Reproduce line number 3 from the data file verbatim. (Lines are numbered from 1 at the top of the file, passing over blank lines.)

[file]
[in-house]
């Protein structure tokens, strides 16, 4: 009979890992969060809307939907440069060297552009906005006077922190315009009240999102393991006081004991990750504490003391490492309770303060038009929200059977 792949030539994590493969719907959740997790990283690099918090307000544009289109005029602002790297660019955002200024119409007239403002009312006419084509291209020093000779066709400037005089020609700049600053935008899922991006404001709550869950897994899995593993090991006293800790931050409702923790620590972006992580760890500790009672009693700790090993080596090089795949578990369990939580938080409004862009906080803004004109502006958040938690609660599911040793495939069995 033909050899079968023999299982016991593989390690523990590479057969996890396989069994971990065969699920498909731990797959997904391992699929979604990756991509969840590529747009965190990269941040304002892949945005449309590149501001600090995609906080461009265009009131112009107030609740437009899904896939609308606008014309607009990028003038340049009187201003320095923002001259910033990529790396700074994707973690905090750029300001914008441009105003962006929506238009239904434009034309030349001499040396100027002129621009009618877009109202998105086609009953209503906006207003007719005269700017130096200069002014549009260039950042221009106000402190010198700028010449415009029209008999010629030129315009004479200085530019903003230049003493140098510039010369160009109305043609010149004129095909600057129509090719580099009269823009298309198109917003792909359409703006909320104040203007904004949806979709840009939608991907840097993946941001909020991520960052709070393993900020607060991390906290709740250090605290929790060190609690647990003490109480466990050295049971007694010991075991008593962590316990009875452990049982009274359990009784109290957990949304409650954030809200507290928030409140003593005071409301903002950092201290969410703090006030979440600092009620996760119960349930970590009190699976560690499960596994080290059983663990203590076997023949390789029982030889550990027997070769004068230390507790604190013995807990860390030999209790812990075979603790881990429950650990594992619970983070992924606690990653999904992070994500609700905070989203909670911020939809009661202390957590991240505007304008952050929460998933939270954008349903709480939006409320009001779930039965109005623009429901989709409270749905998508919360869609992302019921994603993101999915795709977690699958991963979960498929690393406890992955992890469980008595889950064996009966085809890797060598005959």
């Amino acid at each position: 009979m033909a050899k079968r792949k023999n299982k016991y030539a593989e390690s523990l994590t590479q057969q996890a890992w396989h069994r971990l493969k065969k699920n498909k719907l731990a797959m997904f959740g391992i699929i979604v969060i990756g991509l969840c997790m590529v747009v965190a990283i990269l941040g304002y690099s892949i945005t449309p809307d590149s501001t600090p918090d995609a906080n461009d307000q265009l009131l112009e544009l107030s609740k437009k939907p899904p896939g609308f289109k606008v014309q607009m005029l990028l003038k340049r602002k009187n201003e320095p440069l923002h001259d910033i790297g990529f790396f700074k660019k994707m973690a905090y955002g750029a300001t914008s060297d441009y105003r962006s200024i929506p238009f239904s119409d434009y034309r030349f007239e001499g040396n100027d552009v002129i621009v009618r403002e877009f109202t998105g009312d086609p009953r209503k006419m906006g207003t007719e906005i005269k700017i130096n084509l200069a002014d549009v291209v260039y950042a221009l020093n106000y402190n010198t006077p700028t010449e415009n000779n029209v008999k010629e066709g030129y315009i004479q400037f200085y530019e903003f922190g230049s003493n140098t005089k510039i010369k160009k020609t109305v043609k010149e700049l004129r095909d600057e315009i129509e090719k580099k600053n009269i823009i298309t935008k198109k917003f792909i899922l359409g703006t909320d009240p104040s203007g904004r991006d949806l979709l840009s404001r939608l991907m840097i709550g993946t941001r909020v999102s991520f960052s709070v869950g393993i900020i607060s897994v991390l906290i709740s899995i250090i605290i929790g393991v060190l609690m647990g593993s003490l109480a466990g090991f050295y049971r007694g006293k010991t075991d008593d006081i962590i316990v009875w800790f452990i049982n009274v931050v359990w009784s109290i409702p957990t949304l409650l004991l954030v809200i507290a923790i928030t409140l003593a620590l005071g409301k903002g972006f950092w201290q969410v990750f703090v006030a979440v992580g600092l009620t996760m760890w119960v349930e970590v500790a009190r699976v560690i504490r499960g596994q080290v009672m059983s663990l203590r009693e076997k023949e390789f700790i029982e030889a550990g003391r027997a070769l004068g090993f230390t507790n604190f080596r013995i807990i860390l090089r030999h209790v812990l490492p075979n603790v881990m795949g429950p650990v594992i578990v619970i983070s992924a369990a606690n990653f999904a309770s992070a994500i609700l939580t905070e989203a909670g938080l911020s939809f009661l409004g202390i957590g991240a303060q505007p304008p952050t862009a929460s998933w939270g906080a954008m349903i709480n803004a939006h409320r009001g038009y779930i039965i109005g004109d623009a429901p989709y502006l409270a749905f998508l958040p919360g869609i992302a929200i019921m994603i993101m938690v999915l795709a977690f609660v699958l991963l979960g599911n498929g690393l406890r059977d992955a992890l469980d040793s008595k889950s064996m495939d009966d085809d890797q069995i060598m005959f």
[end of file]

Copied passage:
């Amino acid at each position: 009979m033909a050899k079968r792949k023999n299982k016991y030539a593989e390690s523990l994590t590479q057969q996890a890992w396989h069994r971990l493969k065969k699920n498909k719907l731990a797959m997904f959740g391992i699929i979604v969060i990756g991509l969840c997790m590529v747009v965190a990283i990269l941040g304002y690099s892949i945005t449309p809307d590149s501001t600090p918090d995609a906080n461009d307000q265009l009131l112009e544009l107030s609740k437009k939907p899904p896939g609308f289109k606008v014309q607009m005029l990028l003038k340049r602002k009187n201003e320095p440069l923002h001259d910033i790297g990529f790396f700074k660019k994707m973690a905090y955002g750029a300001t914008s060297d441009y105003r962006s200024i929506p238009f239904s119409d434009y034309r030349f007239e001499g040396n100027d552009v002129i621009v009618r403002e877009f109202t998105g009312d086609p009953r209503k006419m906006g207003t007719e906005i005269k700017i130096n084509l200069a002014d549009v291209v260039y950042a221009l020093n106000y402190n010198t006077p700028t010449e415009n000779n029209v008999k010629e066709g030129y315009i004479q400037f200085y530019e903003f922190g230049s003493n140098t005089k510039i010369k160009k020609t109305v043609k010149e700049l004129r095909d600057e315009i129509e090719k580099k600053n009269i823009i298309t935008k198109k917003f792909i899922l359409g703006t909320d009240p104040s203007g904004r991006d949806l979709l840009s404001r939608l991907m840097i709550g993946t941001r909020v999102s991520f960052s709070v869950g393993i900020i607060s897994v991390l906290i709740s899995i250090i605290i929790g393991v060190l609690m647990g593993s003490l109480a466990g090991f050295y049971r007694g006293k010991t075991d008593d006081i962590i316990v009875w800790f452990i049982n009274v931050v359990w009784s109290i409702p957990t949304l409650l004991l954030v809200i507290a923790i928030t409140l003593a620590l005071g409301k903002g972006f950092w201290q969410v990750f703090v006030a979440v992580g600092l009620t996760m760890w119960v349930e970590v500790a009190r699976v560690i504490r499960g596994q080290v009672m059983s663990l203590r009693e076997k023949e390789f700790i029982e030889a550990g003391r027997a070769l004068g090993f230390t507790n604190f080596r013995i807990i860390l090089r030999h209790v812990l490492p075979n603790v881990m795949g429950p650990v594992i578990v619970i983070s992924a369990a606690n990653f999904a309770s992070a994500i609700l939580t905070e989203a909670g938080l911020s939809f009661l409004g202390i957590g991240a303060q505007p304008p952050t862009a929460s998933w939270g906080a954008m349903i709480n803004a939006h409320r009001g038009y779930i039965i109005g004109d623009a429901p989709y502006l409270a749905f998508l958040p919360g869609i992302a929200i019921m994603i993101m938690v999915l795709a977690f609660v699958l991963l979960g599911n498929g690393l406890r059977d992955a992890l469980d040793s008595k889950s064996m495939d009966d085809d890797q069995i060598m005959f």